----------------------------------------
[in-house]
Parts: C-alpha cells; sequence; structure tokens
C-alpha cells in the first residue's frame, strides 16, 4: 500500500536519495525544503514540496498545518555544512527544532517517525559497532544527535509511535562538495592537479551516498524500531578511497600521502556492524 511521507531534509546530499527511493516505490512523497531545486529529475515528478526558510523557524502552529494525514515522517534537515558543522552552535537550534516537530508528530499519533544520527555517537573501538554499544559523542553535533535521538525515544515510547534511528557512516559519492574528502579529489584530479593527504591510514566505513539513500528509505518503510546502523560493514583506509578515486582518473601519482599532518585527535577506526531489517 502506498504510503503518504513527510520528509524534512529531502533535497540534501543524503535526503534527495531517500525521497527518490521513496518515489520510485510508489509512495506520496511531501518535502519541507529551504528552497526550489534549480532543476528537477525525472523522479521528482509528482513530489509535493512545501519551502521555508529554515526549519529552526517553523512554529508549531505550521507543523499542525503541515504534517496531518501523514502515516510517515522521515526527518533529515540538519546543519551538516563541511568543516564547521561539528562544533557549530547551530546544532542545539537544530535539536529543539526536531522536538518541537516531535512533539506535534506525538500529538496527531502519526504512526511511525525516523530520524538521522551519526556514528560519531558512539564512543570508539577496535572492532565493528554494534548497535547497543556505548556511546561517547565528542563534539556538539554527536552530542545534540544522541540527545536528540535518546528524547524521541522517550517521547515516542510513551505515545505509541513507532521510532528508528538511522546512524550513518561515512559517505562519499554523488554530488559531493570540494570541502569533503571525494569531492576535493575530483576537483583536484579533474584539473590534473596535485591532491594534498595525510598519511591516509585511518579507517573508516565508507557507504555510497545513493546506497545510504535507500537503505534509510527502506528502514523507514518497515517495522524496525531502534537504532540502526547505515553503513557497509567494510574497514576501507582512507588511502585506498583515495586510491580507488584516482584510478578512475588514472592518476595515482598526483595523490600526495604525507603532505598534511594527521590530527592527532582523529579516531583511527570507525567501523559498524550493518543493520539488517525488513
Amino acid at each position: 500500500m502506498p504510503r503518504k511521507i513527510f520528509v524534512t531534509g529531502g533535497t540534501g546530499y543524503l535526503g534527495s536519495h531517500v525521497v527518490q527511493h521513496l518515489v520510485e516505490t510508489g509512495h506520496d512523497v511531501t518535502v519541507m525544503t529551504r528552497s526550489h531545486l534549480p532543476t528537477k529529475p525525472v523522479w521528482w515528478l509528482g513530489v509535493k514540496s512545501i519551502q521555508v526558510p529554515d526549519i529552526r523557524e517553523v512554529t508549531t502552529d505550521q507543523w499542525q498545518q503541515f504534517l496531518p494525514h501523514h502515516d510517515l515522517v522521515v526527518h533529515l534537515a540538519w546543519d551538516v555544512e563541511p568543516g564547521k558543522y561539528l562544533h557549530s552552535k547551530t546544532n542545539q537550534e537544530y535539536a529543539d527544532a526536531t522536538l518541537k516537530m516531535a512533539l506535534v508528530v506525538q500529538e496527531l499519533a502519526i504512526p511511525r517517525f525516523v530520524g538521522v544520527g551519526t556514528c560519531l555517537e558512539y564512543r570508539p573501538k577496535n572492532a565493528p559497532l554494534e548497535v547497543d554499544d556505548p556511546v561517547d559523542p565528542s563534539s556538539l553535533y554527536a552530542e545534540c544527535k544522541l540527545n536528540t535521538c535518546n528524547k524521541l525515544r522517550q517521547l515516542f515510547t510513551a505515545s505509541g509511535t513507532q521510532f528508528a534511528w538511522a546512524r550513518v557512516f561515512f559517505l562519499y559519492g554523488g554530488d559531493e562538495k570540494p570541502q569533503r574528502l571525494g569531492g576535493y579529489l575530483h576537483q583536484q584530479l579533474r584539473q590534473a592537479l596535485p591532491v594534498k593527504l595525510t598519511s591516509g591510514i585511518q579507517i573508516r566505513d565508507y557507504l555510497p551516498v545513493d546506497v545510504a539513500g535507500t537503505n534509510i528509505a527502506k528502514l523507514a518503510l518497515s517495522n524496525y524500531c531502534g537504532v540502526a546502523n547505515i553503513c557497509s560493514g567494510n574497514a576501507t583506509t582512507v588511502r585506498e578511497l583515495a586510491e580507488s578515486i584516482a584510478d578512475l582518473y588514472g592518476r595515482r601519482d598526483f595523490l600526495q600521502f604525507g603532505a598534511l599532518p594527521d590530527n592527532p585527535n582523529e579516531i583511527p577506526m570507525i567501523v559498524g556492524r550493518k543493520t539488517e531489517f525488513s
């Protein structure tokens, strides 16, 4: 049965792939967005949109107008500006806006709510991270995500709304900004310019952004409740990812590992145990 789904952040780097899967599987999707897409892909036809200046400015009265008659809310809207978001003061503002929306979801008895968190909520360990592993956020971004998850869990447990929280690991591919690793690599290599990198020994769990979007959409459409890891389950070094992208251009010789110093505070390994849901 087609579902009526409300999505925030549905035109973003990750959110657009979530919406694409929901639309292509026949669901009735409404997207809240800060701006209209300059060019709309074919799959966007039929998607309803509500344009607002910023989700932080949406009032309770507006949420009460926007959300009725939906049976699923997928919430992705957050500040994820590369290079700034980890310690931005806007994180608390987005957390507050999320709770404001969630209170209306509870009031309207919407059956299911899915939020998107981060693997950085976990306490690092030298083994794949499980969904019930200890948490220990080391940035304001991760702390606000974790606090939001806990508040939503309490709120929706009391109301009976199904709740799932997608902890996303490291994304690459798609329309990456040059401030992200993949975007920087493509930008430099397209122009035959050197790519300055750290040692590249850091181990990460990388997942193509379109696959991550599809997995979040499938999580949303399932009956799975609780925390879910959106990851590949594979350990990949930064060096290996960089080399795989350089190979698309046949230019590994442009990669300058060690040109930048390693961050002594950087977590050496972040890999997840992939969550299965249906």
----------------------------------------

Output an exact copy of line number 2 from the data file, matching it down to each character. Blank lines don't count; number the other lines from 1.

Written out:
Parts: C-alpha cells; sequence; structure tokens